Posted by d on September 11, 2002 at 20:14:31:
In all the discussion of what to put on the WTC site (which seems to have metamorphosed into one of the most widely discussed architectural questions of all time) it occurs to me that very few have asked what the architect of the destroyed buidings would wish to happen there, were he still alive.
I believe that a close study of Yamasaki's work and writings would give some direction; and while such a study would of course be simply an exercise, does it not seem incumbent on the professional architectural community to at least consider this? What if their work had been in the place of his ?
Those opposed may simply say- Why bother?- that was the design sense of an earlier era; it was never terribly popular among the cognescenti and anyway it was badly built, used an outdated construction system, and was altogether an anomaly in the architectural context of its site....
Was there not some spirit or essence to the towers, which flowed through Yamasaki as he solved the prosaic problems of office space, construction budgets and politics, culminating in an expression of high simplicity?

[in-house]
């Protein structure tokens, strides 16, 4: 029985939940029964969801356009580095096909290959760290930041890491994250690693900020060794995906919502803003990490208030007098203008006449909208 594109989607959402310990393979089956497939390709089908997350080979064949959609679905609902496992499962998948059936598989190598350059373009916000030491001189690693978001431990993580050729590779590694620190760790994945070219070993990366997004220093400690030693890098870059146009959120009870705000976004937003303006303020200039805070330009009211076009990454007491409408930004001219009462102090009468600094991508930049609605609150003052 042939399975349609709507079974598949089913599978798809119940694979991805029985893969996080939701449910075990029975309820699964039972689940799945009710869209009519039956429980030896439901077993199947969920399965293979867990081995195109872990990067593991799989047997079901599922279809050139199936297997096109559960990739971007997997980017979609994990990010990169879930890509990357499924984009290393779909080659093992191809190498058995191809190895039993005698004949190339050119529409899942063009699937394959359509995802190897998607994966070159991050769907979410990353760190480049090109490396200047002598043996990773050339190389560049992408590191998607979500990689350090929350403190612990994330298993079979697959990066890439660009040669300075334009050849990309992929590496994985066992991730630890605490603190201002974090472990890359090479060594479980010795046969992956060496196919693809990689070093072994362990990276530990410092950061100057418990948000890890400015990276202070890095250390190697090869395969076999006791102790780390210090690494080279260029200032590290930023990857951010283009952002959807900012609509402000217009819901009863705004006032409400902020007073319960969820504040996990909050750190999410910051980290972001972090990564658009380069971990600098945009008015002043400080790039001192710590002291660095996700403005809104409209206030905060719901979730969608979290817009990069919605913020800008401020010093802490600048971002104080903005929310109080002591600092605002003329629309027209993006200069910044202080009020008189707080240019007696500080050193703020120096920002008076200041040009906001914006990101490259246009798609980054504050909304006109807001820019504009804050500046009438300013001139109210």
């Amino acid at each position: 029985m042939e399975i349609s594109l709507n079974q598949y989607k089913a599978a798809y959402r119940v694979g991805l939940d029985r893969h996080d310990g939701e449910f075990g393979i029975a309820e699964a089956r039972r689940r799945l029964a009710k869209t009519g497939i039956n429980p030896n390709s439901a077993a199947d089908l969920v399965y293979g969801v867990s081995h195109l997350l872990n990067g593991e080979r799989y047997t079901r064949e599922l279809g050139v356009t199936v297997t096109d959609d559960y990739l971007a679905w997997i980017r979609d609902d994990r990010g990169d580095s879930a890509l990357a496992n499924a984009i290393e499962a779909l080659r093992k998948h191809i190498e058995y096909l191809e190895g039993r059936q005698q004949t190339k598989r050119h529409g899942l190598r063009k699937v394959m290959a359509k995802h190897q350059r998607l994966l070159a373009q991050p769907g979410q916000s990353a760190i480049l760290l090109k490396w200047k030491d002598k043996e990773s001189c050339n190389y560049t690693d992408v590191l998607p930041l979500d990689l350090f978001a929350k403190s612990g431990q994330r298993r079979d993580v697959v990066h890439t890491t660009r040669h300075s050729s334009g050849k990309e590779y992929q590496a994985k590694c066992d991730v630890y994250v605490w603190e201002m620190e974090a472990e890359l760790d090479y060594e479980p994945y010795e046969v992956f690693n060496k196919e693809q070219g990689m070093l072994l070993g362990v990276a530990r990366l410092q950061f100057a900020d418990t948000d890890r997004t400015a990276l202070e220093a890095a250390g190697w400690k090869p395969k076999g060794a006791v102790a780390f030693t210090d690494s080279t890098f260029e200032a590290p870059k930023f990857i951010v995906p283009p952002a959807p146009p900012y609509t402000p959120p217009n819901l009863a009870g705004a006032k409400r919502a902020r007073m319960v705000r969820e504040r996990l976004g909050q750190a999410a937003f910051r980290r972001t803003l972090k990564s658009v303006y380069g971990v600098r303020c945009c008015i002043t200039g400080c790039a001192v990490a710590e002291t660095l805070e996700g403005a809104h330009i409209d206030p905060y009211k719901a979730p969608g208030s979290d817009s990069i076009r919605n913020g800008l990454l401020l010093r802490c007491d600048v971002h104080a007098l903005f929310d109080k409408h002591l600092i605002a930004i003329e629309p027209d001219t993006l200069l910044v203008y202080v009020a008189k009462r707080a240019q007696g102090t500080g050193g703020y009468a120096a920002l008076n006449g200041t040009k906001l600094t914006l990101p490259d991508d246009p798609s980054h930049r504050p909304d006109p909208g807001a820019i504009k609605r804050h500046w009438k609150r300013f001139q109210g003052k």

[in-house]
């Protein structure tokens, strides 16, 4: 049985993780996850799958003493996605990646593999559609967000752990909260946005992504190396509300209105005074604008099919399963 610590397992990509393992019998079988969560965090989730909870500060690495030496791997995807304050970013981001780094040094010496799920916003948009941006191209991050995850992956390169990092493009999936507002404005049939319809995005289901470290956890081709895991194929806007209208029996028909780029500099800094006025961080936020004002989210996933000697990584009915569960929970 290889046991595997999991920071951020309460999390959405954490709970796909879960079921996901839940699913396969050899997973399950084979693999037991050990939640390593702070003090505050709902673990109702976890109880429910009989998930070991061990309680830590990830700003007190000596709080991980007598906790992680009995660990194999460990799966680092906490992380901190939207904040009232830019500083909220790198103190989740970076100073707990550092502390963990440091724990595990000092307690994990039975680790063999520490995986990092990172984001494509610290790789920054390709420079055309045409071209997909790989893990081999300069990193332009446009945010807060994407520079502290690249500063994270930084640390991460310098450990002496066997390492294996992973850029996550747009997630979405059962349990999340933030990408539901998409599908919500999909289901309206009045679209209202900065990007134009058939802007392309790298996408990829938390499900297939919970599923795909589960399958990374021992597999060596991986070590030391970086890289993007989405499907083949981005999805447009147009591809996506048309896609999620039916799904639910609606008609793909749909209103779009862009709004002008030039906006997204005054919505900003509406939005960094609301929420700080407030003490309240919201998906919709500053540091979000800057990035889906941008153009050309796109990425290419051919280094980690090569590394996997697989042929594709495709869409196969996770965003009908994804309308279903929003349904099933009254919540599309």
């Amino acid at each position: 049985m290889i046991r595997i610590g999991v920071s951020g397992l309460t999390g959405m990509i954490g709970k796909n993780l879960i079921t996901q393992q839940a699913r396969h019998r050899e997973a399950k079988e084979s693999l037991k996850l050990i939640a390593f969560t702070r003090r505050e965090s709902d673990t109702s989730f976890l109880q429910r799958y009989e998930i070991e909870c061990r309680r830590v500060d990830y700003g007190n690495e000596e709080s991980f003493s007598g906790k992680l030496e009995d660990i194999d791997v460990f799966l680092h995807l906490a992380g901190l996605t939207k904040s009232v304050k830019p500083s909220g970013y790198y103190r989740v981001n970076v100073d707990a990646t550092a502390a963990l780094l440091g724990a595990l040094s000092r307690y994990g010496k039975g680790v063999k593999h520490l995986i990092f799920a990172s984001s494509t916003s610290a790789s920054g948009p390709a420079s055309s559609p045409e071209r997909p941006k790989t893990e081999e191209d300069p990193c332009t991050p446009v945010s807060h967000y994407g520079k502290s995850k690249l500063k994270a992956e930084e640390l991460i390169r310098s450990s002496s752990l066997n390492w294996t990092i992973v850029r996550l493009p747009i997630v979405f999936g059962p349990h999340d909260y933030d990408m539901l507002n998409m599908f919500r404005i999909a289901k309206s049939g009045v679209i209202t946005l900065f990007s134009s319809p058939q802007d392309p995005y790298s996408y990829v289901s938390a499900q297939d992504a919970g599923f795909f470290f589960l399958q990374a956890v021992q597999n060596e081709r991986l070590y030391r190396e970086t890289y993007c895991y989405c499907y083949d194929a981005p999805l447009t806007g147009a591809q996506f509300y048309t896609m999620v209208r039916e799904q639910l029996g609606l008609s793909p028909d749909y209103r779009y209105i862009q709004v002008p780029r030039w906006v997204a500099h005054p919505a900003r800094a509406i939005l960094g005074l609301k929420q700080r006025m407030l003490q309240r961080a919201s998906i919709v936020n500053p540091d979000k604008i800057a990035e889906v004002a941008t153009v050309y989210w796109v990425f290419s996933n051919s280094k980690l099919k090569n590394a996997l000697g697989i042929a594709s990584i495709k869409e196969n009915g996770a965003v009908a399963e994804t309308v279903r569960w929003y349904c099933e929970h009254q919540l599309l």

Doesn't he at least merit a condideration as the discoverer of a severely simplified , almost elegant, solution to the systems of equations with which he was presented?
I don't know- I am not qualified to decide- whether the Twin Towers were a work of genius; but it seems to me they were a vivid and succinct expression of a human mentality...
Perhaps, as a late student of Buddhism, he would say something like:
" The force of the destruction should be met with an acceptance, to some degree; then, a strong form should arise from within, making a statement of calm..."
" The blows which collapsed the towers, causing grief, should be met with rising forms which turn, deflecting anger back upon its source...'
These thoughts, which are of course conjectural and somewhat "Orientalistic", nevertheless are in the manner of what I see as the "design sense" Yamasaki achieved in the World Trade Towers: forms which
both solved mundane needs, and still referred to some a priori, and possibly pre-esthetic, formal vocabulary.
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